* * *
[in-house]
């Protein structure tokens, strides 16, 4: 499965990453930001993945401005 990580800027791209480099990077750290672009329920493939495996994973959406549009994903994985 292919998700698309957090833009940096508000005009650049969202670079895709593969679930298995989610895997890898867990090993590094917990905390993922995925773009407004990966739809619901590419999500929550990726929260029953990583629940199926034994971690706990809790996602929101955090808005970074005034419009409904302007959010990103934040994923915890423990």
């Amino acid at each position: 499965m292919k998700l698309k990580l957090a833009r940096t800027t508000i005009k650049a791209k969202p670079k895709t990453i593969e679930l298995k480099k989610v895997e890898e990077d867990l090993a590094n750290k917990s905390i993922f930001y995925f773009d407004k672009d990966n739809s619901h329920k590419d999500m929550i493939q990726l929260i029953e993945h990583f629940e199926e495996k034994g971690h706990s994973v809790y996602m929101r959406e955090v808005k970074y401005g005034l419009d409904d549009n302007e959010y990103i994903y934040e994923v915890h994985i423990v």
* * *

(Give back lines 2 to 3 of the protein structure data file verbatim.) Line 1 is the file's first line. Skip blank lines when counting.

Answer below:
């Protein structure tokens, strides 16, 4: 499965990453930001993945401005 990580800027791209480099990077750290672009329920493939495996994973959406549009994903994985 292919998700698309957090833009940096508000005009650049969202670079895709593969679930298995989610895997890898867990090993590094917990905390993922995925773009407004990966739809619901590419999500929550990726929260029953990583629940199926034994971690706990809790996602929101955090808005970074005034419009409904302007959010990103934040994923915890423990």
């Amino acid at each position: 499965m292919k998700l698309k990580l957090a833009r940096t800027t508000i005009k650049a791209k969202p670079k895709t990453i593969e679930l298995k480099k989610v895997e890898e990077d867990l090993a590094n750290k917990s905390i993922f930001y995925f773009d407004k672009d990966n739809s619901h329920k590419d999500m929550i493939q990726l929260i029953e993945h990583f629940e199926e495996k034994g971690h706990s994973v809790y996602m929101r959406e955090v808005k970074y401005g005034l419009d409904d549009n302007e959010y990103i994903y934040e994923v915890h994985i423990v």